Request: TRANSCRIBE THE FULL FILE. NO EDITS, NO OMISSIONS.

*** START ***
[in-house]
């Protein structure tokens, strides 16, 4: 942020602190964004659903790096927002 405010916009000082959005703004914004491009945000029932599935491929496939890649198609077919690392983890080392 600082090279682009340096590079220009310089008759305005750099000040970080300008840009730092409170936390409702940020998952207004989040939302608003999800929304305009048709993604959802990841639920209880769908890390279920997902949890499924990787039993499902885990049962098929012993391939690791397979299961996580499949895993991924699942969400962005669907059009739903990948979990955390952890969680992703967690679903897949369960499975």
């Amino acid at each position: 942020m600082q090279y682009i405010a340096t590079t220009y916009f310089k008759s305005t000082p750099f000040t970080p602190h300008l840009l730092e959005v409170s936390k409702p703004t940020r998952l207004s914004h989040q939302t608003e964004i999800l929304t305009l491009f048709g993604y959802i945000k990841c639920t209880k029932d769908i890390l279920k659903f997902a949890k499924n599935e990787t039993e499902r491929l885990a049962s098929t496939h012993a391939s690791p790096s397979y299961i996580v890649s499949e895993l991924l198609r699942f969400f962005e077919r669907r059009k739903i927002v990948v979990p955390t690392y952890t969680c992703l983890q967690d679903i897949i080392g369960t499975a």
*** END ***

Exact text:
[in-house]
């Protein structure tokens, strides 16, 4: 942020602190964004659903790096927002 405010916009000082959005703004914004491009945000029932599935491929496939890649198609077919690392983890080392 600082090279682009340096590079220009310089008759305005750099000040970080300008840009730092409170936390409702940020998952207004989040939302608003999800929304305009048709993604959802990841639920209880769908890390279920997902949890499924990787039993499902885990049962098929012993391939690791397979299961996580499949895993991924699942969400962005669907059009739903990948979990955390952890969680992703967690679903897949369960499975």
């Amino acid at each position: 942020m600082q090279y682009i405010a340096t590079t220009y916009f310089k008759s305005t000082p750099f000040t970080p602190h300008l840009l730092e959005v409170s936390k409702p703004t940020r998952l207004s914004h989040q939302t608003e964004i999800l929304t305009l491009f048709g993604y959802i945000k990841c639920t209880k029932d769908i890390l279920k659903f997902a949890k499924n599935e990787t039993e499902r491929l885990a049962s098929t496939h012993a391939s690791p790096s397979y299961i996580v890649s499949e895993l991924l198609r699942f969400f962005e077919r669907r059009k739903i927002v990948v979990p955390t690392y952890t969680c992703l983890q967690d679903i897949i080392g369960t499975a």